When Bradford College closed in 2000, shocking the community, the imaginations of neighbors ran wild.
Families had bought homes near the college so they could live in a rural setting next to the quiet school.
Suddenly they were faced with possibilities they feared for the campus — a condominium complex or other big housing development, or perhaps a school for troubled boys.
The neighbors organized and pressured city officials to help them protect their “back yards’’ — the places where they had invested their lives and families.
Finally, in 2009 a religious college moved in.
It was just the kind of quiet and considerate neighbor that nearby families hoped for. Things have worked out well since.
Northpoint Bible College, formerly Zion Bible College, is as good a neighbor as you could hope for, said families who live near the school.
The new college is very quiet, they said, and also welcoming.
“My sons can bicycle in there,’’ said Anthony Maccario, who headed up the Bradford College Neighborhood Association, said of the campus. “We go for walks to the pond. It’s a beautiful place.’’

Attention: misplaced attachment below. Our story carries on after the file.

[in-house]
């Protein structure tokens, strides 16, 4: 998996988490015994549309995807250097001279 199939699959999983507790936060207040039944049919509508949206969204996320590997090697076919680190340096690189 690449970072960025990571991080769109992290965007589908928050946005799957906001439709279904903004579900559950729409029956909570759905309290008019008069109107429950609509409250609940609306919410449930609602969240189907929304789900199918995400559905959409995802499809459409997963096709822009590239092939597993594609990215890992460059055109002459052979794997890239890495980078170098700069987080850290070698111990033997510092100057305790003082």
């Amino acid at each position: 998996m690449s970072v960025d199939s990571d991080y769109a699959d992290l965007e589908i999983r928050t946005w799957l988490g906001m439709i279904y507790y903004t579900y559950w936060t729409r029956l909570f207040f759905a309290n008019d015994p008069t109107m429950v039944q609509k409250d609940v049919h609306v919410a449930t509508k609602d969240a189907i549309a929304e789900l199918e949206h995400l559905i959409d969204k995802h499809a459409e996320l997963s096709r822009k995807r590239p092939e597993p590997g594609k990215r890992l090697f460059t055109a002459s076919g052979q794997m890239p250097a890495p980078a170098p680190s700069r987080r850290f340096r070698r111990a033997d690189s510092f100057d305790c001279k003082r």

But it took several years and a lot of work by neighbors to get to this peaceful place.
In 2000, under the weight of an $18 million debt, Bradford College closed its popular 197-year-old liberal arts school and abandoned the 75 acre-site.
The residential neighborhood surrounding the campus was used to the quiet, bucolic, collegiate lifestyle. Neighbors worried about the future of the vacant property.
“We were anxious about what would happen in there, so we formed an association, sought legal council and organized as a legal civil entity to see what we could do to redeem this piece of property,” Maccario said.
The old college’s grounds stood abandoned and unused for seven years, buildings going derelict and crumbling from neglect.